Busy Women Urged to Look After Themselves

September 3, 2010 at 9:41 am

by Paul Black LBSH, RSHom, Cert ECBS, MFHT, MICHT

Bristol homeopath Paul Black is urging women to look after their health by taking regular time out for themselves.

Women’s lives today are busier and more stressful than ever, with many juggling jobs, childcare and looking after the home. Stress can increase the likelihood of illness, with research linking it to decreased functioning of the immune system1 and raised cholesterol levels.2

And women are one-and-a-half times more likely to be affected by anxiety and depression, according to the charity Mind.

Paul says women often put themselves last to the detriment of their own health. “I see many women patients who have ignored symptoms and carried on when ill or tired. It’s vital that early warning signs are paid attention to, and often all that is needed is some relaxation time. After all, women are usually the linchpin of family life.”

Homeopathy is a system of medicine based on treating the individual with highly diluted substances given mainly in tablet form, which triggers the body’s natural system of healing. Based on their experience of their symptoms, a homeopath will match the most appropriate medicine to the patient.

Paul explained that women often turn to homeopathy as a last resort when all else has failed.  Either conventional medicine has no “cure” (such as in chronic thrush or persistent bladder infections) or they do not want to take long term medication such as HRT for menopausal symptoms or the contraceptive pill for heavy periods. Sometimes, despite debilitating symptoms, doctors can find no “disease” to explain the symptoms.

Homeopaths see each patient as an individual, treating the person rather than the illness. Hence, patients with the same medical diagnosis will need different homeopathic medicines (known as remedies) according to the complex interaction of their symptoms. A homeopath will also need to know a range of detailed information, such as lifestyle, food preferences, and personality traits.

Problems suffered by women commonly seen by homeopaths in their clinics include acne, mental and emotional issues, persistent infections, menopausal symptoms such as mood swings and hot flushes, and hormonal problems such as PMT and heavy periods.

For more information, please contact Paul Black on

0117 974 1199 or 01275 339422.


There is a growing research evidence base demonstrating that homeopathy is clinically effective beyond placebo,3 that treatment by a homeopath is safe4 and that homeopathic medicines can have specific biological effects.5

By the end of 2009, 142 randomised controlled trials (RCTs) comparing homeopathy with placebo or conventional treatment had been published in peer-reviewed journals. In terms of statistically significant results, 74 of these trials were able to draw firm conclusions: 63 were positive for homeopathy and eleven were negative.6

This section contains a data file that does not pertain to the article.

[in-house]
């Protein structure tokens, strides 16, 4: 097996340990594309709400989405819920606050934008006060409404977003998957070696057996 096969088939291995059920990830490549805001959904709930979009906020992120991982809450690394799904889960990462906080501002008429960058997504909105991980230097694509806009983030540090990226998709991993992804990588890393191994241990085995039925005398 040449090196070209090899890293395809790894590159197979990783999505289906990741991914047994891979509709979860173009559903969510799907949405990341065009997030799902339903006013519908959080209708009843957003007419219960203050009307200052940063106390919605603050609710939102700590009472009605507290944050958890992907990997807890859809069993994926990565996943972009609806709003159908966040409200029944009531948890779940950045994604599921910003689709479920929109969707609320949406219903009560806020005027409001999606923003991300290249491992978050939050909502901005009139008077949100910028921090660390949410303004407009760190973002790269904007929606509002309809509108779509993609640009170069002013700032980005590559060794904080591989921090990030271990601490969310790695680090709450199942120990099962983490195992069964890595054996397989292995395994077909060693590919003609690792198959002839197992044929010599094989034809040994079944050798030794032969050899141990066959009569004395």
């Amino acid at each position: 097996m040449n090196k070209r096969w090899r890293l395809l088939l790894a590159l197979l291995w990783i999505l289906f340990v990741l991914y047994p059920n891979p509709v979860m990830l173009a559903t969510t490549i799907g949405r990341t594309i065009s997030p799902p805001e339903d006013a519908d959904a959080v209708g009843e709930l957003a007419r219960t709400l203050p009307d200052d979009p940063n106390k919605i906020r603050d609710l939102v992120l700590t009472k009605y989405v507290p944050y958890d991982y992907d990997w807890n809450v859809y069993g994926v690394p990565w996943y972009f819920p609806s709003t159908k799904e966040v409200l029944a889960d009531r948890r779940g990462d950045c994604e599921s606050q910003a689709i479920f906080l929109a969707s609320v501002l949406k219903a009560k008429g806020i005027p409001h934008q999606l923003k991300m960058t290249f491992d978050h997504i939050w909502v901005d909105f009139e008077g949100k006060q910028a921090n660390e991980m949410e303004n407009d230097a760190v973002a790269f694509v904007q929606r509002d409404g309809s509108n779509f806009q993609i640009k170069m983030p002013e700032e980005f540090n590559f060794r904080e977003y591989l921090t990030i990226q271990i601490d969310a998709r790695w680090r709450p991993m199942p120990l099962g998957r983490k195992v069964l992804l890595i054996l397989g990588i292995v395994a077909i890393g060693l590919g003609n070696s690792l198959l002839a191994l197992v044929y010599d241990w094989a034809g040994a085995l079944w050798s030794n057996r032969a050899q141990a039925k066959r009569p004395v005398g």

Five major systematic reviews have been carried out to analyse the balance of evidence from RCTs of homeopathy – four were positive,7,8,9,10 and one was negative.11


  1. 1. Herbert TB, Cohen S. Stress and immunity in humans: a meta-analytic review. Psychosomatic Medicine, 1993; 55(4): 364-379
  2. 2. Steptoe A, Brydon L. Associations between acute lipid stress responses and fasting lipid levels 3 years later. Health Psychology, 2005; 24(6): 601-7

3. Taylor MA, Reilly D, Llewellyn-Jones RH, et al. Randomised controlled trials of homoeopathy versus placebo in perennial allergic rhinitis with overview of four trial series. Br Med J 2000; 321: 471–6

4. Dantas F, Rampes H. Do homeopathic medicines provoke adverse effects? A systematic review. Br Homeopath J 2000; 89: 535–8

5. Witt CM, Bluth M, Albrecht H, et al. The in vitro evidence for an effect of high homeopathic potencies – a systematic review of the literature. Complement Ther Med, 2007; 15: 128–138

6. Mathie, R. The Research Evidence Base for Homeopathy. British Homeopathic Association, 2009.


7. Kleijnen J, et al. Clinical trials of homeopathy. Br Med J, 1991; 302: 316–23

8. Linde K, et al. Are the clinical effects of homoeopathy placebo effects? A meta-analysis of placebo-controlled trials. Lancet, 1997; 350: 834–43

9. Linde K, et al. Impact of study quality on outcome in placebo controlled trials of homeopathy. J Clin Epidemiol, 1999; 52: 631–6

10. Cucherat M, et al. Evidence of clinical efficacy of homeopathy – A meta-analysis of clinical trials. Eur J Clin Pharmacol, 2000; 56: 27–33

11. Shang A, et al. Are the clinical effects of homoeopathy placebo effects? Comparative study of placebo-controlled trials of homoeopathy and allopathy. Lancet, 2005; 366: 726–32


Entry filed under: Homeopathy.

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